It was a practice called the “flow project”, according to Dr Derek Kerr, who worked at the hospital for 10 years until he was fired in 2010 for exposing a case of financial mismanagement without report. He won a subsequent lawsuit for his wrongful dismissal and became an investigative reporter for the Westside Observer, a San Francisco news outlet. He has a particular interest in Laguna Honda. And full disclosure, he also donated to the public press.

Kerr said that before the 2004 flow project, Laguna Honda had an admissions committee that screened out patients “who are violent, who set fires, who use drugs.” When the Department of Public Health assumed those responsibilities, patients were admitted “regardless of behavioral problems”, he said. Staff were not equipped to care for patients with serious and long-term psychiatric needs.

“So that led to an upsurge in violence, drug use and bullying,” Kerr said.

Complaints that followed drew the attention of the state Occupational Safety and Health Administration and other regulatory agencies, he said, as well as protests from medical personnel, and a lawsuit was filed against the Department of Public Health. Then, in 2006, residents and former doctors proposed an election measure that would have barred admission to people with psychiatric or behavioral diagnoses, people who posed a threat to themselves or others, and people requiring short-term care. Opponents said the legislation was too broad and would have had unintended consequences, including the firing of hundreds of patients who were in dire need of treatment. Voters did not support the ballot measure. Nonetheless, new safety and security measures were enacted and the flow project was officially canceled, but, Kerr said, patient admission practices have not changed.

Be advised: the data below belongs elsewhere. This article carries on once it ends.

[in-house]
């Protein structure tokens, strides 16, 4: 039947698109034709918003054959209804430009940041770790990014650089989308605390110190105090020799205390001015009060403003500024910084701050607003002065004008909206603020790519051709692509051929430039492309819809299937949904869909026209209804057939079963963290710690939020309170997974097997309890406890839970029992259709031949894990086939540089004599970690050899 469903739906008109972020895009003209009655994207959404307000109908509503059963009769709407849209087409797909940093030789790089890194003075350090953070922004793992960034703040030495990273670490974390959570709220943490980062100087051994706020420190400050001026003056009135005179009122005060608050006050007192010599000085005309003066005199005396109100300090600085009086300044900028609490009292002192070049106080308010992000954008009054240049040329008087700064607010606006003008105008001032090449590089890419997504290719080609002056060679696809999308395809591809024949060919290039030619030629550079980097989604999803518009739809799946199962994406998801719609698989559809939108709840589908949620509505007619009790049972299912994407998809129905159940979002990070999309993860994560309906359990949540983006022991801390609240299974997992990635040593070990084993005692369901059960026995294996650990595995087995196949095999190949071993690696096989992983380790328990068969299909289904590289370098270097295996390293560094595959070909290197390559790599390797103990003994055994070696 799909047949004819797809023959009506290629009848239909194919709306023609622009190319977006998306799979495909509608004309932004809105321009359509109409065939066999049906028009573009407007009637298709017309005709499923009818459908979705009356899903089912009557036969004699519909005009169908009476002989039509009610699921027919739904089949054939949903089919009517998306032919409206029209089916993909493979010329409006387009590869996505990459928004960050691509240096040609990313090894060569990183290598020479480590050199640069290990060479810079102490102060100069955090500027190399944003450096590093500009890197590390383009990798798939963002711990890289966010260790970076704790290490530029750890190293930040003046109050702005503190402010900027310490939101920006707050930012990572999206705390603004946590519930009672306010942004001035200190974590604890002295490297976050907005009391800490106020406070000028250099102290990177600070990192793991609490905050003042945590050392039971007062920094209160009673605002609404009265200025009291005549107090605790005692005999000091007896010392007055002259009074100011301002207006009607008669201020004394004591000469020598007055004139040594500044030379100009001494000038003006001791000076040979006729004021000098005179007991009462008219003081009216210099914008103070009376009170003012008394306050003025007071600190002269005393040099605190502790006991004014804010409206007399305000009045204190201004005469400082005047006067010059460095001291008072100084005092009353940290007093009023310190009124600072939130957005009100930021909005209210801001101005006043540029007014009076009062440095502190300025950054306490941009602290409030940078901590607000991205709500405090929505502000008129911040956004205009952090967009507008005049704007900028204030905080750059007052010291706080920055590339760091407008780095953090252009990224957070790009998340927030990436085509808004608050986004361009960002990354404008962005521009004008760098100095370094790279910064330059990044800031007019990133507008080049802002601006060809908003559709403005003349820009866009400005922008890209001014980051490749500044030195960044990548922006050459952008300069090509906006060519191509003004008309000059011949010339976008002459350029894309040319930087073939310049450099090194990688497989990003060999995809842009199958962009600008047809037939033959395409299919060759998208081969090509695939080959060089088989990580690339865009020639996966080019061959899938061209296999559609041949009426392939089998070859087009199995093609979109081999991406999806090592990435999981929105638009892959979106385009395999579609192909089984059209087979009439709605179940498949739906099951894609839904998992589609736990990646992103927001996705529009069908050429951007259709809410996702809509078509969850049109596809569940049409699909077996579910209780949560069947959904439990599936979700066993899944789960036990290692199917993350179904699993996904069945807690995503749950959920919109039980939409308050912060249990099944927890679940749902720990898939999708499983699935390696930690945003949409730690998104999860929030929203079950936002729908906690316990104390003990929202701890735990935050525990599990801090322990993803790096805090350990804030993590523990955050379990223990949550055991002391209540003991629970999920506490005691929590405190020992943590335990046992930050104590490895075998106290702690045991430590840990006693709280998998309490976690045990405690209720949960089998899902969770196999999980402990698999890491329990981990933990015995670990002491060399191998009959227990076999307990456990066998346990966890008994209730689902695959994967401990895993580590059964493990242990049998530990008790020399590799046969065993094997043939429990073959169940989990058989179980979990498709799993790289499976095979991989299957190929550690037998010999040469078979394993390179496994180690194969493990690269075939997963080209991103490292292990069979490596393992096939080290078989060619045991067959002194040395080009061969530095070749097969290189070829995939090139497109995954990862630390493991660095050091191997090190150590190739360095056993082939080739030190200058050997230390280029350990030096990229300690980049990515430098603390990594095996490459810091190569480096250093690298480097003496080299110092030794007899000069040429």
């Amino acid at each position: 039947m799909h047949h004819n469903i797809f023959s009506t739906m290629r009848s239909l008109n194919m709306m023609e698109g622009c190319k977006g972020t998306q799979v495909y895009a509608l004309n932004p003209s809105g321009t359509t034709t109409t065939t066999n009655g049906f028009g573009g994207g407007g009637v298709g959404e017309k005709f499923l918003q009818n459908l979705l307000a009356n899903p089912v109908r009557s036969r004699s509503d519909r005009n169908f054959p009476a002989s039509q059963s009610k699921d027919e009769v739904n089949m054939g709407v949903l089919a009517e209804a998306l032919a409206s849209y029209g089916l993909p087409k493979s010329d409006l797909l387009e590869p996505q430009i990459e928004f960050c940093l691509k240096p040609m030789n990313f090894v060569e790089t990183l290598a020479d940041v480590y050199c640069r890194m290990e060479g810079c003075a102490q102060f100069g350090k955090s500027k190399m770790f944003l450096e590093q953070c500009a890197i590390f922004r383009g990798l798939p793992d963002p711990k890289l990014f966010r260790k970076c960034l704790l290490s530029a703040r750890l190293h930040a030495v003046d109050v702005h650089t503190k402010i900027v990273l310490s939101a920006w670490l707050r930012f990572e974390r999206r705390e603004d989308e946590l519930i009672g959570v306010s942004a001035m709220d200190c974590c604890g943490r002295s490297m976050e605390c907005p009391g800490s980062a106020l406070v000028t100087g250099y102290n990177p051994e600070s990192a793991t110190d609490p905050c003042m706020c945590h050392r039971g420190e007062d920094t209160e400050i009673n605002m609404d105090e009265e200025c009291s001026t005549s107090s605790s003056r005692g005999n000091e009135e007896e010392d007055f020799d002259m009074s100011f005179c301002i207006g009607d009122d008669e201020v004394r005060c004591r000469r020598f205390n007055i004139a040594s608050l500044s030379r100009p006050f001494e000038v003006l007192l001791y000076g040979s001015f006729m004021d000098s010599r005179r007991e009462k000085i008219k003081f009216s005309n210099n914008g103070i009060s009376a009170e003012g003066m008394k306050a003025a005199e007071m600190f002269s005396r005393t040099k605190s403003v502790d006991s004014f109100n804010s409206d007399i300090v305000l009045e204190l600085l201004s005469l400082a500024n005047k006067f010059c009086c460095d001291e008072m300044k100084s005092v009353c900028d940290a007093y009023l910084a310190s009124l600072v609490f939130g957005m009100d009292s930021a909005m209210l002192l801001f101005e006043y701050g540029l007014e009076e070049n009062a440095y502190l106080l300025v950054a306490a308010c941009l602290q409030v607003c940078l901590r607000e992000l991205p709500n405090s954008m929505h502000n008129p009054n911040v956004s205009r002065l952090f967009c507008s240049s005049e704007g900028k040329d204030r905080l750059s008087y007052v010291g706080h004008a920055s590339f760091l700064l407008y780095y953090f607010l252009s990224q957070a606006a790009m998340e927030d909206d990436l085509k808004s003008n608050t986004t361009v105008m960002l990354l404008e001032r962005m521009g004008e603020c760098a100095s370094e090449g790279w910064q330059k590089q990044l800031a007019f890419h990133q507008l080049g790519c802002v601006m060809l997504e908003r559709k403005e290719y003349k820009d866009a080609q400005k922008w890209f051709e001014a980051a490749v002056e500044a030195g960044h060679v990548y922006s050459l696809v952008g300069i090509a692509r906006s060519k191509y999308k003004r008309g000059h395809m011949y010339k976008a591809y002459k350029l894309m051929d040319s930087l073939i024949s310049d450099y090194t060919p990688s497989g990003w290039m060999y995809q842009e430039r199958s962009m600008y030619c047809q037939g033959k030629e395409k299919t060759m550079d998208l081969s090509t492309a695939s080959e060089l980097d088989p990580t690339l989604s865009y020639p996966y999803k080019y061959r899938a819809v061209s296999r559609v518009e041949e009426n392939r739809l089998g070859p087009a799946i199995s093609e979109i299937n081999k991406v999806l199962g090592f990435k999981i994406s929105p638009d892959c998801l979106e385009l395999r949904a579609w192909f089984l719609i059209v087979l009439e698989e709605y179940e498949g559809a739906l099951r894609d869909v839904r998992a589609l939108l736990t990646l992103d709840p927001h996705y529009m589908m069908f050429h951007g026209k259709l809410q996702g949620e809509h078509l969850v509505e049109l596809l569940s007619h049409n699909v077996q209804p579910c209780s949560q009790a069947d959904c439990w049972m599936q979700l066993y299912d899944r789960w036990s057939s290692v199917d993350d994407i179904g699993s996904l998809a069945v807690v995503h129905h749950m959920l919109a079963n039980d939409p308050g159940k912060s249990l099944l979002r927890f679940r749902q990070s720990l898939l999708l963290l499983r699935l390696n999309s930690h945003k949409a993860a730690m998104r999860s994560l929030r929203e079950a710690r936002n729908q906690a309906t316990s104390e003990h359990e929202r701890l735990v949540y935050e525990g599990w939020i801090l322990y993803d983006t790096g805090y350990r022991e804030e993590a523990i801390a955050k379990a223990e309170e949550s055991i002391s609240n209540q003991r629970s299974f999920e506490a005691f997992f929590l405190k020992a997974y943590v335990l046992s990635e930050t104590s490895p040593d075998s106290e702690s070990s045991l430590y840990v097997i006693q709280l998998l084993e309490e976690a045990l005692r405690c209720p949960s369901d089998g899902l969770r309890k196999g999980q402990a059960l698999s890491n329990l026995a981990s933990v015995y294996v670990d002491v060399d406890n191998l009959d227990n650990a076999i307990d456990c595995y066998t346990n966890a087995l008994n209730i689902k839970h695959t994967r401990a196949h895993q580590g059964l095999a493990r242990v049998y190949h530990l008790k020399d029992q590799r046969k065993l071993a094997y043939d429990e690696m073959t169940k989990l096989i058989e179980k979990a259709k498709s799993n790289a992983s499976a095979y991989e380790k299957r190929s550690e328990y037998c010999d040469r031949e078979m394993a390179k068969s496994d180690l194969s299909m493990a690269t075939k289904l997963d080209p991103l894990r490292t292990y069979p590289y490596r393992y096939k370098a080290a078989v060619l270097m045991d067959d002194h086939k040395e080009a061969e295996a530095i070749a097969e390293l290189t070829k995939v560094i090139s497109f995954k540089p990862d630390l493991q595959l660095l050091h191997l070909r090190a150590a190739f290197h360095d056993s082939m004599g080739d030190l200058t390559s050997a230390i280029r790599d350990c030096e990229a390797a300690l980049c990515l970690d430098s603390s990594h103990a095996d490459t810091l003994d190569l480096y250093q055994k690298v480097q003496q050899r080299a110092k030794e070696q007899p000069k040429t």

Two carved stone urns on pillars flank the arched entrance to Laguna Honda Hospital.  The exterior walls are of pale peach colored stucco topped with red terracotta tiles.  The architecture is in the Spanish Revival style.

Yesica Prado/San Francisco Public Press

Laguna Honda opened in 1866 to provide care for the indigent or chronically ill. After the great earthquake and fire of 1906, he cared for thousands of displaced San Franciscans living in refugee camps scattered around the city. The transition from rescue home to skilled nursing facility began in the 1920s, according to a story by Laguna Honda on its website.

The Department of Public Health declined a request for an interview, but emailed an unsigned statement that “the hospital takes all findings of or [sic] regulators very seriously and we are making immediate improvements to address concerns”.

At the June 14 supervisory board meeting, new Laguna Honda CEO Roland Pickens said officials plan to address issues with the changing patient population by splitting patients into two rounds in based on their health care needs. He said it would “minimize regulatory non-compliance with respect to substance use and behavioral disorders.”

During the hearing, Supervisor Myrna Melgar, who represents the Laguna Honda District, emphasized the idea that a certain segment of the population should not be admitted to the hospital.

“The cure is not to serve a different population,” she said. “It’s about coming up with systems that take care of a population that we have today. It’s who we are, it’s our San Francisco values, it’s what we should be. And we need to do more in fact, not less.

San Francisco is working to add hundreds of mental health and addiction treatment beds across the city. In the 2022-23 budget, the Mayor of London Breed allocated $57.5 million to operate newly acquired behavioral health facilities totaling 360 beds.

Next, we’ll look at the hospital’s efforts to meet a Center for Medicare and Medicaid Services directive to move all patients out of the facility before seeking recertification in the fall.